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A tradition of camouflage

A tradition of camouflage

Camouflage is supposed to hide the wearer. In the case of Cathy Harker, Lieutenant Colonel Army Reserve, camouflage did everything except help her to blend in at her child’s school. From my spot on a miniature stool at Grayson Elementary some seven-or-so years ago, I can vividly recall seeing every child’s head turn as Cathy walked into the cafeteria to have lunch with her son, Nick. She had an engaging smile as she graciously acknowledged their not-so-camouflaged curiosity. 

Beth Volpert

Fast forward to my spot in the bleachers on any given Friday night. Camouflage can be spotted throughout the crowd and on the sidelines under the Friday night lights. Those who wear the uniform are the members of Grayson’s Jr ROTC. And that little boy whose mommy garnered such attention in the lunchroom? Well, he grew up, as children do, and has begun a journey that looks a good deal like that of his mom. 
Nick Harker, a Platoon Leader, is now a sophomore at Grayson High School and a member of the Competition Raider Team. The team participates in a variety of competitions such as the highly intensive cross country rescue. The ten-person team engages in physically taxing activities that involve carrying six weighted “rucksacks” and a 100lb litter all while negotiating obstacles along the way under a time limit. The team practices on their own fields behind the stadium. 

The response by students at Grayson has been such that the program has become very popular. Students who begin as freshman have a great opportunity to move up through the ranks. Whether they choose a military school or career after high school is certainly up to them, but the opportunities for leadership development are plentiful as the group finds ways to help out throughout the school. Competitions are key to their physical training, but, according to Athletic Director, Brian DeBerry, the students are becoming a part of leadership within the school. “They bring a different element to the football games with the presentation of colors,” says DeBerry. “The Jr ROTC has engaged 150+/- kids in competition and provided an opportunity for ownership by being a part of school activities.”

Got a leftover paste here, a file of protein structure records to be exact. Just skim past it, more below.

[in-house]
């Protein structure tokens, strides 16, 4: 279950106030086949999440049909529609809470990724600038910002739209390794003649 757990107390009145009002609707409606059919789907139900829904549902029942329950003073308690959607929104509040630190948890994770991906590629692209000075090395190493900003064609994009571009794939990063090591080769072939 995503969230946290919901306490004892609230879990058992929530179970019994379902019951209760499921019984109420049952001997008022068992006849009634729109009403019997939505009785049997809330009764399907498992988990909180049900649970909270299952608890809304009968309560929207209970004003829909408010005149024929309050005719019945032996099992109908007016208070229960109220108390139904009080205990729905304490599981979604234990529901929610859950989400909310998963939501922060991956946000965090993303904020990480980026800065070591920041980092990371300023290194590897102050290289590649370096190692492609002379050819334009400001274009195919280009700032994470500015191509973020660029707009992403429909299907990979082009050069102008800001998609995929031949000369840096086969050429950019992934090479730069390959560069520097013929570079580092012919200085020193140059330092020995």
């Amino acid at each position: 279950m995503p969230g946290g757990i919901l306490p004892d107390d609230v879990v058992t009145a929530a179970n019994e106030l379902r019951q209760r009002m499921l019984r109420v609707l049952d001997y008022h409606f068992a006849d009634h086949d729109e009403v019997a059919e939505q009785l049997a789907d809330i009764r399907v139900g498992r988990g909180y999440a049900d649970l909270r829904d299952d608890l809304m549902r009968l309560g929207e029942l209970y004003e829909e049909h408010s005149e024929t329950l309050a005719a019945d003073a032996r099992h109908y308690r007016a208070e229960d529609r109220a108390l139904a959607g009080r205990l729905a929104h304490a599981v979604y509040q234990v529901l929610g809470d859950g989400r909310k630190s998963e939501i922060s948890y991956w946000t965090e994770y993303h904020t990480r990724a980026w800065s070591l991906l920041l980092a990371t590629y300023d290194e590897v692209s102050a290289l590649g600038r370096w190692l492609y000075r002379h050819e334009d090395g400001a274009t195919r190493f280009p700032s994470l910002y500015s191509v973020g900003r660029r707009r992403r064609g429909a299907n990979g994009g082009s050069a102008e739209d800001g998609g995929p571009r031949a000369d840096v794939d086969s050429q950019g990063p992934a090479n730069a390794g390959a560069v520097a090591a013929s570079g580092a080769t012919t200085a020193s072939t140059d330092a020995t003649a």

With her son’s decision to become involved in Jr ROTC, a family tradition has begun. “I am happy to share a part of my life with Nick that no one else in my family has been involved in,” says Cathy. “He definitely makes his mom proud.” The whole family is proud of both of them and has always offered their support especially when duty calls mom away. 

From the bleachers, the entire community has the opportunity to witness the difference a little camouflage can make within the crowd. The aisles are clearer, the seating areas are cleaner, lost children are returned, marching band belongings are guarded during half-time. The lists are endless as the members of the Jr ROTC find ways to serve. No longer are there a scattered few parents in uniform standing out in a crowd. Today, the crowd includes students proudly wearing the uniform while beginning their own traditions or continuing a family legacy.